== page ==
Dr. Reva Barewal noticed her patients had trouble eating long after their surgeries, and collaborated with OSU’s Food Innovation Center on a seemingly impossible task: to create solid foods for people who can’t swallow.
Jan Blake’s eyes fill with tears.
Blinking, she looks up, and in a voice barely audible as her throat clenches to fight back an outpouring of emotion, she utters with conviction:
“I hated that feeding tube.”
Blake, like many of the 15 million people in the U.S. suffering from dysphagia—a condition that inhibits the ability to swallow effectively—was remembering a time when her suffering was so severe that her life depended on a feeding tube inserted directly into her stomach through her abdomen.
After her battle with tonsillar cancer, Blake lost her ability to swallow traditional foods. Turning to meal supplement shakes after finally graduating from the feeding tube, she started to lose a dangerous amount of weight.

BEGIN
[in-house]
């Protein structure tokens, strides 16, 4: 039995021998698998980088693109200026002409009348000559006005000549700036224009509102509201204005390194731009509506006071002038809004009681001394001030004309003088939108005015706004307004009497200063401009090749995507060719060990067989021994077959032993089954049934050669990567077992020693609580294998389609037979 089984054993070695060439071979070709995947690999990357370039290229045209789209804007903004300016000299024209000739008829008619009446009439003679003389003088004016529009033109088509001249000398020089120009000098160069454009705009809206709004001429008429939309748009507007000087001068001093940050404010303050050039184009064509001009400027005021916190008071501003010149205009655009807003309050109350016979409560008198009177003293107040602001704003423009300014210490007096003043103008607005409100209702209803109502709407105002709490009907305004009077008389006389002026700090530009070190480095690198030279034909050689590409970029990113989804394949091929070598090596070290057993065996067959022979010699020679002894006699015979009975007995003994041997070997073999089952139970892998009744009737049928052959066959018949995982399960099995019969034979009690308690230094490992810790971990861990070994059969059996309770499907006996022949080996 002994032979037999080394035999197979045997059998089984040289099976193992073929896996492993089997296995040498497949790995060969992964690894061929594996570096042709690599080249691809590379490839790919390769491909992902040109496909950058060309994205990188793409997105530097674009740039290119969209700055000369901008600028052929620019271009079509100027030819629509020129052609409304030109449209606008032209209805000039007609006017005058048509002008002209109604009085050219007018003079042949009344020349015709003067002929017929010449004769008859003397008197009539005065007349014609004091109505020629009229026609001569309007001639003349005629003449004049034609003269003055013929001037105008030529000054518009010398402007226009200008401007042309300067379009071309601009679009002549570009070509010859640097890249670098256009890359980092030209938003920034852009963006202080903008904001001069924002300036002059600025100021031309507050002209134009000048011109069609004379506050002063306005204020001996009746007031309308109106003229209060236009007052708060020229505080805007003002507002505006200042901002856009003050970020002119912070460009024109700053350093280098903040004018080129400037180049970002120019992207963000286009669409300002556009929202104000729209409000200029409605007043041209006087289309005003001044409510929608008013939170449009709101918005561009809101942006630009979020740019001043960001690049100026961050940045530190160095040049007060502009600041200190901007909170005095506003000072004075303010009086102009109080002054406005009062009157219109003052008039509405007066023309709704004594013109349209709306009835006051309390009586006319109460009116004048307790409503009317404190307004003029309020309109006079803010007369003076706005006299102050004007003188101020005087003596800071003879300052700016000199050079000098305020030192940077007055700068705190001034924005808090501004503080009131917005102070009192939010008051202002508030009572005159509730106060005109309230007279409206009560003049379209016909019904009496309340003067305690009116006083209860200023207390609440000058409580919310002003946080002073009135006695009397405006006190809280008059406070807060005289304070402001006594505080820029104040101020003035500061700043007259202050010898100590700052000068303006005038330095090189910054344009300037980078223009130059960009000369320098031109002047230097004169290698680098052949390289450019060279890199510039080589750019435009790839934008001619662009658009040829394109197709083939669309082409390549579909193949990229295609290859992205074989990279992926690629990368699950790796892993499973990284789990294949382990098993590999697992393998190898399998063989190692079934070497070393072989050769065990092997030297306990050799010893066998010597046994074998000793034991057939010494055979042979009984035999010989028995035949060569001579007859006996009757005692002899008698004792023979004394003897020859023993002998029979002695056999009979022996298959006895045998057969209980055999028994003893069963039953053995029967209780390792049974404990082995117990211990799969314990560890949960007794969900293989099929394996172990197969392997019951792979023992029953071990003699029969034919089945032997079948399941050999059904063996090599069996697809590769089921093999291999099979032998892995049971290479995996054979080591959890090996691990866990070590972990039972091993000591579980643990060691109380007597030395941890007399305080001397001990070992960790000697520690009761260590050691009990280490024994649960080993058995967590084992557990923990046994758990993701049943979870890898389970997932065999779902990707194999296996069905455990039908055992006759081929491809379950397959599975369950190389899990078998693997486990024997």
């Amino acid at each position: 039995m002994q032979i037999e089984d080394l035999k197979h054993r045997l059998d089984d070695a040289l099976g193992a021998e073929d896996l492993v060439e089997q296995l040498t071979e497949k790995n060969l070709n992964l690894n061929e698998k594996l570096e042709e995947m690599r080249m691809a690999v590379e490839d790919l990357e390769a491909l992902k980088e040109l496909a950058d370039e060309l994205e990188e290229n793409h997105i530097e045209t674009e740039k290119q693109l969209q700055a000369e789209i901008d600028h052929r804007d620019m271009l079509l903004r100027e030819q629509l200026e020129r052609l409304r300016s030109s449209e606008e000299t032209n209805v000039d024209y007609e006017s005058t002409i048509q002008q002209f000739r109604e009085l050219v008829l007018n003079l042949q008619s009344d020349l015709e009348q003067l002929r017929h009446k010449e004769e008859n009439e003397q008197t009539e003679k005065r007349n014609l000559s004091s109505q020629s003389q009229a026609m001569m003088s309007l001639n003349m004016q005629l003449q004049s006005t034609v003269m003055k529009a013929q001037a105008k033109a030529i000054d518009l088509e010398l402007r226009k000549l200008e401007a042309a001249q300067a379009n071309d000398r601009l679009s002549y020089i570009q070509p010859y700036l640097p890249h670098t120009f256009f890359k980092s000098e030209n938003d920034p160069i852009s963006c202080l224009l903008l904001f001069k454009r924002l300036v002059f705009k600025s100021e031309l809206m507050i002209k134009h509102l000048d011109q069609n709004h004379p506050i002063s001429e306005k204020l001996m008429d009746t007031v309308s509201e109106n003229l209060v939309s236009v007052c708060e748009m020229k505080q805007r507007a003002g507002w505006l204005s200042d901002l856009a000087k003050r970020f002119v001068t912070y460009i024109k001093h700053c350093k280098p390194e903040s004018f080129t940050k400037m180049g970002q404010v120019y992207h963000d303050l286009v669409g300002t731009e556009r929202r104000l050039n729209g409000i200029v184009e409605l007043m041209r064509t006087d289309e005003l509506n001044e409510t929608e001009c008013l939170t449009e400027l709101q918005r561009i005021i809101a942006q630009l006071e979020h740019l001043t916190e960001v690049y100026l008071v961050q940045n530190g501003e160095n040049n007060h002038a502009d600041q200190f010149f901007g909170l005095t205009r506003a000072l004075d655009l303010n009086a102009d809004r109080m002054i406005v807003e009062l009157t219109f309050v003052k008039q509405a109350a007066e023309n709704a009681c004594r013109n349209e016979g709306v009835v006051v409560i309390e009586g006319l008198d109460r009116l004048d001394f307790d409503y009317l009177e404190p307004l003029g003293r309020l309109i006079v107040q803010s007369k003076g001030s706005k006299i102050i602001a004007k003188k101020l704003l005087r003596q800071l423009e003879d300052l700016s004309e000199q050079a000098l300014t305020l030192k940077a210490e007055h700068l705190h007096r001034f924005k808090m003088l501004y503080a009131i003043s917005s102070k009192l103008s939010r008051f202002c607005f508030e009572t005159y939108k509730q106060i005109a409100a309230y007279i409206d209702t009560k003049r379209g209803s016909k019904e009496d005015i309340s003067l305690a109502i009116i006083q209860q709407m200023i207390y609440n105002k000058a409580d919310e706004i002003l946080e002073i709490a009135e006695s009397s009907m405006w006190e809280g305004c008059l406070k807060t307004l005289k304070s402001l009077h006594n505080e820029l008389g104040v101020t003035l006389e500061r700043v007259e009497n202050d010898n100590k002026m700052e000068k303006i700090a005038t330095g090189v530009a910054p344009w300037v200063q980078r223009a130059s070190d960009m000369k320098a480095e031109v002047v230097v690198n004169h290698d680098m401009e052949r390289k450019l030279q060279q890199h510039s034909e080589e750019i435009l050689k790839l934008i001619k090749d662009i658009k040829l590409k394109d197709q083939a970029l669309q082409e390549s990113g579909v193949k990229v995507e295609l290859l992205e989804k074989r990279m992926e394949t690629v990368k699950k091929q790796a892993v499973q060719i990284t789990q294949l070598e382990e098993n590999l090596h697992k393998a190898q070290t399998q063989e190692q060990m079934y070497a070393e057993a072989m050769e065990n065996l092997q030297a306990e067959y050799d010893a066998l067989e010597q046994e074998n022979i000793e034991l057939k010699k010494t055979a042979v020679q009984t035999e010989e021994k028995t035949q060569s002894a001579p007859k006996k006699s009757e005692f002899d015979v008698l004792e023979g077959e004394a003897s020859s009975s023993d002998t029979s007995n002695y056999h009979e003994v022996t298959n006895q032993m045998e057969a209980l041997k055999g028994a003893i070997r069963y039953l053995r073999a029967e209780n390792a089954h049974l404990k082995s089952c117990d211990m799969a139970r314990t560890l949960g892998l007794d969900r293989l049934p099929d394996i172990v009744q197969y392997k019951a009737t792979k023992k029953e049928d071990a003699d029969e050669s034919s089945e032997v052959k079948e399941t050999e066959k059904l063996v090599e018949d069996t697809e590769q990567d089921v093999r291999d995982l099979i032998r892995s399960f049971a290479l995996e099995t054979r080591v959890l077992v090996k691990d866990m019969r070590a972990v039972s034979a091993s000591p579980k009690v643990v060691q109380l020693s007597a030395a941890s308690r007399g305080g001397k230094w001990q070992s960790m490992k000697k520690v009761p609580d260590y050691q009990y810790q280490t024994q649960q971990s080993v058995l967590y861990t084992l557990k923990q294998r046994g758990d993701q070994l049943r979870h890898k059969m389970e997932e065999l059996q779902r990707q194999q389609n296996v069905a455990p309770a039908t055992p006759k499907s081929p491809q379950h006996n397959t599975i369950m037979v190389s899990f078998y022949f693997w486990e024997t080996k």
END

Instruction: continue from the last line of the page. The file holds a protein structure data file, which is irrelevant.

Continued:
“Those shakes just started to taste like paste. All I wanted was to eat something that I could put my teeth to,”Blake added.
A patient of Dr. Reva Barewal, who had reconstructed her mouth and teeth following the cancer, Blake eventually regained the ability to eat some solid foods but continues to suffer from dysphagia.
A prosthodontist by trade, Barewal herself was born with a congenital issue where part of her lower jaw did not fully develop, making chewing difficult.
“It’s what made me want to be a dentist,” she explained. “It’s what made me want to become a prosthodontist where I could focus on reconstructing the mouth, helping people to smile and chew again. I wanted to help others as I recognized the importance of oral health in making us feel whole.”
In time, Barewal became more aware of dysphagia—and was surprised to learn just how pervasive it was—not only with cancer patients like Blake, but with patients managing changes in eating and swallowing that can come with a stroke, ALS, Parkinson’s Disease and Alzheimer’s Disease.